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  18. Hi, I will try and make this as clear as possible! I play in a local club to a fairly good standard. There is a general opinion that rule changes now mean that you cannot be awarded a stroke due to your opponent being in front of you if the ball has hit the back wall. I think that people are confusing this with the turning rule. If my opponent hits a very loose lob which comes off the back wall and I am set up to hit the ball (without turning) and he is standing directly in front of me, then surely it is a stroke to me??
    The 'general opinion' is incorrect. If your opponent is between you and the front wall and no turning was involved, a stroke should be awarded to you even if the ball came off another wall including the back wall. Regards Don
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  19. Can a referee call stop when no player calls let but they are continuing with a rally he considers dangerous due to frequent interference during play.
    Yes the referee can stop play especially if it looks like a dangerous situation where a player maybe injured. Regards Don
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  20. If my opponent plays a bad shot so that I am able to play a drop in the corner, is he able to ask for a let if I am 6+ feet away from where the ball lands on the basis that I am in a direct line between him and the ball (even if he does not make it past me)?
    The simple answer is Yes. Having completed your shot it is up to you to get out of the way so that your opponent can have direct access. In fact if you make no effort to move and the opponent could clearly get to the ball if you had moved a stroke would be appropriate. The only reason for refusing a let would be if your drop shot went into the nick, or if the opponent was so far away that, even if you were out of the way, he would not have reached the ball before it had bounced twice on the floor. Regards Don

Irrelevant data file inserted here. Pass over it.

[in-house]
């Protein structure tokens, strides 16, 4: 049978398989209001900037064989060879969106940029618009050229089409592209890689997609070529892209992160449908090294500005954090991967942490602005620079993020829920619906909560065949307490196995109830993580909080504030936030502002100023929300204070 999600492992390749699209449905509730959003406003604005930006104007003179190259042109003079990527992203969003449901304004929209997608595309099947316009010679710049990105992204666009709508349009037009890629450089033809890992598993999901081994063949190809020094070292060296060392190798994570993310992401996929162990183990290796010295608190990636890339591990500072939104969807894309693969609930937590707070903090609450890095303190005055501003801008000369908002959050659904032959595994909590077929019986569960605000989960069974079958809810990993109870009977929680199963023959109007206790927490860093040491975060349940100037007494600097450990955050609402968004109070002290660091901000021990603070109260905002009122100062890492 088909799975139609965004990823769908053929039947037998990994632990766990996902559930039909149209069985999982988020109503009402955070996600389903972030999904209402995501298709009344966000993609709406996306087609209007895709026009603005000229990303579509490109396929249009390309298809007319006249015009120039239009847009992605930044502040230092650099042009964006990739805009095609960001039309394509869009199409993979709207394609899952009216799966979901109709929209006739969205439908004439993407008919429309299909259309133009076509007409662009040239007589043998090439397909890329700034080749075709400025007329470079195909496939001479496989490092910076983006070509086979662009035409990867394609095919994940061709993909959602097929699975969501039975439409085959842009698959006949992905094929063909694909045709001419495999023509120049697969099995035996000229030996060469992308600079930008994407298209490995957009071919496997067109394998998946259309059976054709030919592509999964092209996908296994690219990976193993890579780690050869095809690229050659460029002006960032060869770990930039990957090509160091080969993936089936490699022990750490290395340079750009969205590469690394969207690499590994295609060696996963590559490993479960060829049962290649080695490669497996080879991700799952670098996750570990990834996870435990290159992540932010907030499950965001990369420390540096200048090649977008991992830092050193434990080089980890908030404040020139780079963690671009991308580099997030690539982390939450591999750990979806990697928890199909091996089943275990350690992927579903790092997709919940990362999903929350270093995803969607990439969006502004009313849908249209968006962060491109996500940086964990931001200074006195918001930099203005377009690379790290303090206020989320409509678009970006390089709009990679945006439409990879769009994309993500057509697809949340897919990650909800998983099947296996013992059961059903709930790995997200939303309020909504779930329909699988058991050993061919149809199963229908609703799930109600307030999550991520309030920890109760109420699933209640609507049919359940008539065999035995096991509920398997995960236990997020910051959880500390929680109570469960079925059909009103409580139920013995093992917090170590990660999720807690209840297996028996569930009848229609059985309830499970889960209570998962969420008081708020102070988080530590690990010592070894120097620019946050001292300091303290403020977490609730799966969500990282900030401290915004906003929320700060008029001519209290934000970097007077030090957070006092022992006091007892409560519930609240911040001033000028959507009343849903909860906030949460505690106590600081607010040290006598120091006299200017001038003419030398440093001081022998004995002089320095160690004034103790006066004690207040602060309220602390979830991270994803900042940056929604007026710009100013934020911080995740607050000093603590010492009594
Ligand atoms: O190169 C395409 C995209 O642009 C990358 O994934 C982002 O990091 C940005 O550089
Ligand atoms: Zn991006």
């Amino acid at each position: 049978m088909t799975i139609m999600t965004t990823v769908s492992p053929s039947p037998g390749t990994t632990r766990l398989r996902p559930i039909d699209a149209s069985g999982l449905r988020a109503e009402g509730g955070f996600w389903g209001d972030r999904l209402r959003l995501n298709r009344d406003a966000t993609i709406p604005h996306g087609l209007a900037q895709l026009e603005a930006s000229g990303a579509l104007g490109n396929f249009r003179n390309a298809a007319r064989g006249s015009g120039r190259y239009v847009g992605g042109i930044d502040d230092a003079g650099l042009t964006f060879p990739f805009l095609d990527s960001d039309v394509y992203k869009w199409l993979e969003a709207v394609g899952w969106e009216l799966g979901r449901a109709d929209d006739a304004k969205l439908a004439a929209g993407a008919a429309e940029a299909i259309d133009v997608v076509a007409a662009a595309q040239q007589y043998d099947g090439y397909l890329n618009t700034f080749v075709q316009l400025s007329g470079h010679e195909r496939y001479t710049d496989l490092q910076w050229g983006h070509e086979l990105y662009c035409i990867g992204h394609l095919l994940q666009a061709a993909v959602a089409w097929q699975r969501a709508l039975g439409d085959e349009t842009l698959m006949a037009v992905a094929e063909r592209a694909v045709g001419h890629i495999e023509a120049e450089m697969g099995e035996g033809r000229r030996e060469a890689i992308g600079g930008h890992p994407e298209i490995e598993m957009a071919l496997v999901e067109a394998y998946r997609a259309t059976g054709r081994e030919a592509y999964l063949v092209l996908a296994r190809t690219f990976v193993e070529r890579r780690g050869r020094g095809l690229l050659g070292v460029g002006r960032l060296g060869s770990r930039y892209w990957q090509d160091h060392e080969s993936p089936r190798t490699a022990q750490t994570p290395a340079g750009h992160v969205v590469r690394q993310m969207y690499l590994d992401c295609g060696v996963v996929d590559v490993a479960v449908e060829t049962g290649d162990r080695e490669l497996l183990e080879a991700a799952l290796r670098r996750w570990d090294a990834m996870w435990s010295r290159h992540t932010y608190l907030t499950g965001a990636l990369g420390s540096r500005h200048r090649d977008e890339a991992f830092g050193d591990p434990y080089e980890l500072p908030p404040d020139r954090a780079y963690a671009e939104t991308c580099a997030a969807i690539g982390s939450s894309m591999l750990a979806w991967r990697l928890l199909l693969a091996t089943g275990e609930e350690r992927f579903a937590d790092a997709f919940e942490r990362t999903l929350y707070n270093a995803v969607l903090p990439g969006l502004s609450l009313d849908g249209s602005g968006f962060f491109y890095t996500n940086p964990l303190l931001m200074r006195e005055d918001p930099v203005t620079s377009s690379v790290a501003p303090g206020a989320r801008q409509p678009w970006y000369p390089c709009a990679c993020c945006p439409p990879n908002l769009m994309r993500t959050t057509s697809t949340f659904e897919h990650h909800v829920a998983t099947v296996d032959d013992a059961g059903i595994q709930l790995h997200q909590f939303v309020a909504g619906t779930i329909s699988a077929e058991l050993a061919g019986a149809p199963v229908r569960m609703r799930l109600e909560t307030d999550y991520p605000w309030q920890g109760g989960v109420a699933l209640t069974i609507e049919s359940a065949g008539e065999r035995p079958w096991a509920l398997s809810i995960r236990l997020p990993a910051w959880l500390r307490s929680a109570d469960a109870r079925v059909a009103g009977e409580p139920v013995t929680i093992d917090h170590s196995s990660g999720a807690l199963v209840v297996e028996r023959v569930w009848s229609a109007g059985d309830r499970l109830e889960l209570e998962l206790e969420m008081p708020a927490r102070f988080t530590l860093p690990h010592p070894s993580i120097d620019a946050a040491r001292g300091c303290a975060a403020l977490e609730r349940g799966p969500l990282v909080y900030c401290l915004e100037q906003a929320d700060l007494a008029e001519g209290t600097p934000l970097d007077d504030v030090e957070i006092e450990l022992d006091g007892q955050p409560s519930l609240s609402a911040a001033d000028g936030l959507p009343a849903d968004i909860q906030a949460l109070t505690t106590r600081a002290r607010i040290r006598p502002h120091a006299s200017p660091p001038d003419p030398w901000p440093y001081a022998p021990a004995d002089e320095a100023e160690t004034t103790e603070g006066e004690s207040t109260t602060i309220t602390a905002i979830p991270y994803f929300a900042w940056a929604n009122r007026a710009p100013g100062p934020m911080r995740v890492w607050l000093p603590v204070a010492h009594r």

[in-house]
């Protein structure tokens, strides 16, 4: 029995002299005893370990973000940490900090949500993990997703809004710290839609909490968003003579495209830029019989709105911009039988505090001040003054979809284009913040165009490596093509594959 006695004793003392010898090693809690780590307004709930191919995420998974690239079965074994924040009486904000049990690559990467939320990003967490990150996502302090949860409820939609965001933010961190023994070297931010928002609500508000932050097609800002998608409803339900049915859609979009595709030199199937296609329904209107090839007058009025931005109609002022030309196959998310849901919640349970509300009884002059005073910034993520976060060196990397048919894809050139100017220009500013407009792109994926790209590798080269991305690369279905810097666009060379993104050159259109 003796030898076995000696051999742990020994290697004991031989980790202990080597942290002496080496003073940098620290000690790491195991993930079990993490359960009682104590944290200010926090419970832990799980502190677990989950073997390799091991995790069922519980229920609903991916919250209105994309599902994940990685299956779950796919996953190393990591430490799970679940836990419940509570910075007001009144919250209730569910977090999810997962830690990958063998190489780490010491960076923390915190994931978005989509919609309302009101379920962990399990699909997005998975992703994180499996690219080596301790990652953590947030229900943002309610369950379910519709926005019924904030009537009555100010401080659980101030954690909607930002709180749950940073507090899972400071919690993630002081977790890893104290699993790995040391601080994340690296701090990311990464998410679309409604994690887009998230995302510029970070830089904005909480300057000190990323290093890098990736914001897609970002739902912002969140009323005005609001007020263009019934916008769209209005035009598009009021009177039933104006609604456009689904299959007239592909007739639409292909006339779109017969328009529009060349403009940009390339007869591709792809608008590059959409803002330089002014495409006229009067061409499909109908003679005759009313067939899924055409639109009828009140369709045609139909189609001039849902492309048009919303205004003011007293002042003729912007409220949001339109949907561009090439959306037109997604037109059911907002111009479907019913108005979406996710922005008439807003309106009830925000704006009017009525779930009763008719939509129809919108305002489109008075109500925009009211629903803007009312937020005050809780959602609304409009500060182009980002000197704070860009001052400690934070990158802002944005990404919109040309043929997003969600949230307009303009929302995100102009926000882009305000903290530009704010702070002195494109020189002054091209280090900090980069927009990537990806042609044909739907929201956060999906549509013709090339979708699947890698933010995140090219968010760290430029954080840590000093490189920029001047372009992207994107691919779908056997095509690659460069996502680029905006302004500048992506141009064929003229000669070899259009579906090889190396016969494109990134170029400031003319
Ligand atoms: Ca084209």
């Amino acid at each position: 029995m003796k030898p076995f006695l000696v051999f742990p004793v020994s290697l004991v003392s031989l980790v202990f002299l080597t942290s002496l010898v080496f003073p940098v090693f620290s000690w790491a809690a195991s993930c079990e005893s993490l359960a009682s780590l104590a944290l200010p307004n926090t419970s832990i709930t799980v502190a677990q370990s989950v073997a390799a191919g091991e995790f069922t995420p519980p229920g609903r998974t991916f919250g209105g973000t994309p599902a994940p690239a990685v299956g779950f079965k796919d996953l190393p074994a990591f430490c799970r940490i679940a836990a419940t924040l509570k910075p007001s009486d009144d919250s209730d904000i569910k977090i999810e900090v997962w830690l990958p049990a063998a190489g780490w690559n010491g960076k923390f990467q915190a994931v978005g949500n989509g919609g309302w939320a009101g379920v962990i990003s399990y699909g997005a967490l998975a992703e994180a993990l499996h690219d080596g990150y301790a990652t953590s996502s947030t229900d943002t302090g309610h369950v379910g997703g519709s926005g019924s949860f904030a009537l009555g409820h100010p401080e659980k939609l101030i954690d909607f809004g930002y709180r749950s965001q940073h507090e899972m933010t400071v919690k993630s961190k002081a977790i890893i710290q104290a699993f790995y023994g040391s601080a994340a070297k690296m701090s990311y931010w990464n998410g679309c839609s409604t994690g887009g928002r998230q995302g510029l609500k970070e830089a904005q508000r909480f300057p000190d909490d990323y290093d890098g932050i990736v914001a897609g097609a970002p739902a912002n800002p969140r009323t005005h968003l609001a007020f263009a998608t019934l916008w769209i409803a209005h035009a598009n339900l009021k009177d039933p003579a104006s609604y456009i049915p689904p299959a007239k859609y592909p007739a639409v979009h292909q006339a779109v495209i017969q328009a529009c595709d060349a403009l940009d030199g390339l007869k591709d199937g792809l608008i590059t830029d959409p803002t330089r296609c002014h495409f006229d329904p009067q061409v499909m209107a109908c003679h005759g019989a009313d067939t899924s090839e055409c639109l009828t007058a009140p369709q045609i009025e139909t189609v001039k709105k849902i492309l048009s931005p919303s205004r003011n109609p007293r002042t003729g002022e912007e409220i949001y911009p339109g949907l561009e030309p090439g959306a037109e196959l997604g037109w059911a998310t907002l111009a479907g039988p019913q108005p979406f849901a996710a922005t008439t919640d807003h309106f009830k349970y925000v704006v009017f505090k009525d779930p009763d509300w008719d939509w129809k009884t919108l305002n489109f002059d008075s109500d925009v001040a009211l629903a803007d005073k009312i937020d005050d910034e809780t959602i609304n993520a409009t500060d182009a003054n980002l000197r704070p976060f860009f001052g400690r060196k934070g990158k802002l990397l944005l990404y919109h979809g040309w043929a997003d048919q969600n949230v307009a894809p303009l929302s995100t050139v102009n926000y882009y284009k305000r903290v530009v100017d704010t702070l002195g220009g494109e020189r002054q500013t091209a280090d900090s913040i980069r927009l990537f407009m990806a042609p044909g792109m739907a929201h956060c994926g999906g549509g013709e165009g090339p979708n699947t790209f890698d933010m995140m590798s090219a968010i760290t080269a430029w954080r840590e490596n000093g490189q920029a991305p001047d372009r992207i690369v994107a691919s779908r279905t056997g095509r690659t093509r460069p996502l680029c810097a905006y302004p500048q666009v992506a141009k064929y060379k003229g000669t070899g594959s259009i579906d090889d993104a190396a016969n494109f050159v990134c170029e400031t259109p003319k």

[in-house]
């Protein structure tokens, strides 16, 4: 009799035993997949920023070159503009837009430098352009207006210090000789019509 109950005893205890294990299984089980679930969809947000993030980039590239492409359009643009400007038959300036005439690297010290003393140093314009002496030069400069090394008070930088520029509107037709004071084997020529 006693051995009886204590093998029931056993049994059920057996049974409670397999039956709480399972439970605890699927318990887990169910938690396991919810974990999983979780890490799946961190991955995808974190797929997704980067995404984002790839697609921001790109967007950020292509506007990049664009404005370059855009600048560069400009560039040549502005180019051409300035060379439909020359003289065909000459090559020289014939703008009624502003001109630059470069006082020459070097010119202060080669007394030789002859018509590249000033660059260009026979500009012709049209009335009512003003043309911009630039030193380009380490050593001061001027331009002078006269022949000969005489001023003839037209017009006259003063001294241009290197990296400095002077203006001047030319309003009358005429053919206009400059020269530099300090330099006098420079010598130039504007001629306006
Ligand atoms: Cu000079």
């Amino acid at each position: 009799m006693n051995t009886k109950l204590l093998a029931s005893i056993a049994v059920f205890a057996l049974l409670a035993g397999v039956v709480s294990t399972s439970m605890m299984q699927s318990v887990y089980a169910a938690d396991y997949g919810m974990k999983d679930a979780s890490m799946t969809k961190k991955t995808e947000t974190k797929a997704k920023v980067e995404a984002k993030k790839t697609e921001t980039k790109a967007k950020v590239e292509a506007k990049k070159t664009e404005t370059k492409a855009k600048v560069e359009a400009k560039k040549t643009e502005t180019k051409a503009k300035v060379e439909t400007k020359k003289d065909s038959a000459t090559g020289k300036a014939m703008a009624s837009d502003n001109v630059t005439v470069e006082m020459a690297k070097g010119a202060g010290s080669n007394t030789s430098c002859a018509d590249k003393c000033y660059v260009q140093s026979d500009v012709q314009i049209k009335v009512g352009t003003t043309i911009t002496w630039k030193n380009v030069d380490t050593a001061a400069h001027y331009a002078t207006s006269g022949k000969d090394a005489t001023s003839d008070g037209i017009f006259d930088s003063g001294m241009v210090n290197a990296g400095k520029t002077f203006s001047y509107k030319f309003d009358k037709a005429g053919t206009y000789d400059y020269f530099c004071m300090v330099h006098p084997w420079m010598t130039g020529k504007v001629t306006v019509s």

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  21. My opponent is in front of me, and hits a soft shot into the corner. I can get to it, but only through him, but he's in the midst of his follow-through. Is this a let? Does my right to access (12.1) still exist even though he has the right to his follow-through (12.2)?
    Yes your right of access certainly exists as does the opponent's right to complete the shot with a reasonable follow through. By the nature of things his shot must be completed first. Once his shot is completed your right to access follows. You cannot expect to run through him before he has completed his shot. It sounds like a let would be fair. Regards Don
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  22. Can you define fair view a little better than the rules. I play a guy regularly who does a nasty drop shot to the front left of the court just after I have dropped one up there. So he is already right up the front of the court on the left and I am on the Tee, he drops the ball in direct line of sight from me to the wall so I can not see the ball untill it rebounds and clears his body. I then jhave so little time to react that it appears as though I would never be able to have reached the shot, or I actually attempt to make the shot and miss by a small margin, the interference actually occured in the flight of the ball to the wall and briefly on the rebound. but I dont call the let till I miss the shot as I dont know where the ball is at that stage. He claims I should call the let when the inteference occurs but at that stage I am unawareof anything thats going on.
    We have never tried to be specific when reviewing the rules to define fairview. Players were expected to develop a sense of what is fairview. So I cannot define it any further. All I can say is that if you believe you were unable to sight the ball adequately to play the shot you should not attempt to play the ball but stop and ask for a let. Your opponent, if at all sporting, should allow you the let unless his shot hit the nick so being unreturnable. Your opponent is correct that you should ask for the let at the time of the interference. Once you attempt to play the ball you are no longer entitled to claim a let. Regards Don